Oxonian artist Jenny Urquhart (St Hilda’s, 1991) explores the creative process that led to the painting that currently adorns the cover of Oxford Today. The commission was intended to relate to a poem by Sir Andrew Motion, but also to be a work of figurative art in its own right rather than merely, in some reductive sense, an illustration. The broader objective was to make Oxford Today the site of an original tribute to the very many members of the University who either fought or were killed or wounded in the Great War, 1914–18.
By Jenny Urquhart
I had been pondering Sir Andrew Motion poem’s ‘Setting the Scene’, and had quite a vivid picture in my head of the cover composition. In summary, the picture tells of a devastated deserted village, from which emerges a very much alive (but slightly crazed-looking) hare.
The focal point of the image is the hare’s lit-up head and ears. (Bizarrely one of my very earliest memories, aged about three, is of a hare being knocked down by a car and lying at the side of the road. Its head and ears, although seemingly intact, were bright red with blood. Its eyes were wide open, staring into space as if still alive. I was understandably very upset by this and refused to walk along that stretch of road for months — and even now still have recurring dreams featuring that hare!)
In the picture, I knew the ears of the hare would be bright red, almost bright pink, with the blood vessels branching out, mirroring the remains of trees and their branches behind it. The eyes of the hare would be extremely wide, as if it is shell-shocked by what it has experienced. The iris would be a bright red, mirroring the red of the ears — and could almost remind you of a poppy, with a black central pupil. I chose this particular stance as it suggests the hare is momentarily paused in mid-action, as opposed to stopping and sitting.
In front of the hare is a patch of uninviting undergrowth, featuring bramble branches curling over each other like barbed wire. There is the odd bramble leaf, and dotted amongst the barbed branches are round, red, unripe blackberries . . . which mirror the red of the hare’s eyes. I thought to keep the plant forms quite bold and simple.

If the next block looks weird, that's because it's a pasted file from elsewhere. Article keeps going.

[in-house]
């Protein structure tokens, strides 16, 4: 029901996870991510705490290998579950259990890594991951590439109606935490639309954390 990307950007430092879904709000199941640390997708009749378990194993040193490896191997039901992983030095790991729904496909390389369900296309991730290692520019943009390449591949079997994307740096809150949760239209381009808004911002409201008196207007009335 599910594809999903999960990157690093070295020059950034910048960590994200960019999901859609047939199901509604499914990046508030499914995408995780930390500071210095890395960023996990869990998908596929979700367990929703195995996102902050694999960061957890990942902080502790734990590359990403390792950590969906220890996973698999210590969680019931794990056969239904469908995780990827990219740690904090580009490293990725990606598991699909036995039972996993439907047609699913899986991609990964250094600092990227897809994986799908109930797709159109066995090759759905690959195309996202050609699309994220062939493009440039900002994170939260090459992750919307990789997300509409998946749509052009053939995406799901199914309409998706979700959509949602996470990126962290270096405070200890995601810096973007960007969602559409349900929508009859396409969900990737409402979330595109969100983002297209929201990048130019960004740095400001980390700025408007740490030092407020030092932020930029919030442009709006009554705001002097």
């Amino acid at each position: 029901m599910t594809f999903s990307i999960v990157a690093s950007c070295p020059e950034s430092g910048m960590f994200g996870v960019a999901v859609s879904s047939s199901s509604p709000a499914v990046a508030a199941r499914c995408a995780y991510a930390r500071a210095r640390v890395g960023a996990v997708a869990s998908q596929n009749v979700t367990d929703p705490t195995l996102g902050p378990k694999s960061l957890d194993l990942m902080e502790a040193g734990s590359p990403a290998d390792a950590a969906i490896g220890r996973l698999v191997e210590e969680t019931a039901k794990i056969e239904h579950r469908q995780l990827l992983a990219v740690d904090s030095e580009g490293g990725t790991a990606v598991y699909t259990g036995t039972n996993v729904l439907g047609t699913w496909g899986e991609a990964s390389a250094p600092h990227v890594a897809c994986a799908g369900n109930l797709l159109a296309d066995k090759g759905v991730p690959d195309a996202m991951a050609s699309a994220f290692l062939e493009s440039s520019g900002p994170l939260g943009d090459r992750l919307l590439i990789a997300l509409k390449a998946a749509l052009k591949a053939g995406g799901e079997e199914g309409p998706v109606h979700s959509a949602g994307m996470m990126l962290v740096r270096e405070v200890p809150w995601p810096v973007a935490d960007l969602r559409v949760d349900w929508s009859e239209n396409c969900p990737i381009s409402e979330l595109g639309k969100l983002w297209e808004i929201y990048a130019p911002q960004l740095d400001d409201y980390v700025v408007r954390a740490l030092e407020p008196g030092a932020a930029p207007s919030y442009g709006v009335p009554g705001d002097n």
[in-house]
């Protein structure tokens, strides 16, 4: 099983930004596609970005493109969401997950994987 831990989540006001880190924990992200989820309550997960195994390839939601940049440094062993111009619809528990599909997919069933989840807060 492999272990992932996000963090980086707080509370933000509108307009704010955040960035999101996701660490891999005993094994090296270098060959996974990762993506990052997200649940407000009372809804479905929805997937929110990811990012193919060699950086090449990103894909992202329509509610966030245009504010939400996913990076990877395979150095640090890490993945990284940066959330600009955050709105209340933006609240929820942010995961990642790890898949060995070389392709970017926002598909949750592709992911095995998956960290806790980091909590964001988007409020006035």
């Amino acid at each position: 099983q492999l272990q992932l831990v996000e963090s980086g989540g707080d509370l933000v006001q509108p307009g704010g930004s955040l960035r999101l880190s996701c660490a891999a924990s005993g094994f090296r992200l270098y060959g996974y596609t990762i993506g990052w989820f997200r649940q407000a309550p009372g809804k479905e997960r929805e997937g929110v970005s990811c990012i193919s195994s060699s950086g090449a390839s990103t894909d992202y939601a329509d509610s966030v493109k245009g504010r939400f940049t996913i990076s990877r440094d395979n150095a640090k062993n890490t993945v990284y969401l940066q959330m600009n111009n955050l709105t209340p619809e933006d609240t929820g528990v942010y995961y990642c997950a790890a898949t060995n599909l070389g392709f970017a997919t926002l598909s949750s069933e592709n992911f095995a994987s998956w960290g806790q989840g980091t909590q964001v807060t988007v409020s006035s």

The outline of the hare is lit up with bright sunshine (the sun being just out of view and low down in the sky, towards the right of the picture).
Behind the hare stand deserted ruins, one of which is a church, identified only by the remaining arched window still intact. Amongst the ruined buildings are the remains of trees, with the extremities of their branches missing. I wanted a slight suggestion of the famous Paul Nash painting We are Making a New World — repeated vertical tree trunks/columns with shell holes in the ground between, also possibly in a slightly Futurist style.
I had been reading about Ivor Gurney in the paper, and how the desolation of the French countryside drove him to despair when he went to the trenches — not just the loss of human life. I think that applied to many of the soldiers who went to the trenches. So I wanted to include a little of the destroyed vegetation into the picture.
The sunshine would highlight the silhouettes of these natural and man-made forms, but overhead the clouds would be dark and foreboding — a warning of dark times to come.
The Oxford Today white font would stand out against the dark clouds, and the blue Oxford University square motif in the bottom right corner of the magazine would stand out against the greens and reds of the foreground plants.
Often my paintings evolve as I’m doing them, but this one was quite unusually vivid in my mind. It was a good excuse to read a little around a subject which I would usually not volunteer to read about in the papers, so as not to become too depressed! I also thought about including a bit of text collage in the background that would have slightly shown through in the background silhouettes of building and trees.
I chose not to include something as obviously symbolic as a red poppy, but rather leave the viewer to be reminded of it with the hare’s red eyes, and possibly the red blackberries.
Following requests from readers of Oxford Today, the artist can accept orders for a print of the piece. Please contact her at firstname.lastname@example.org
Cover image © Oxford University Images. Photograph © Jenny Urquhart, reproduced with kind permission.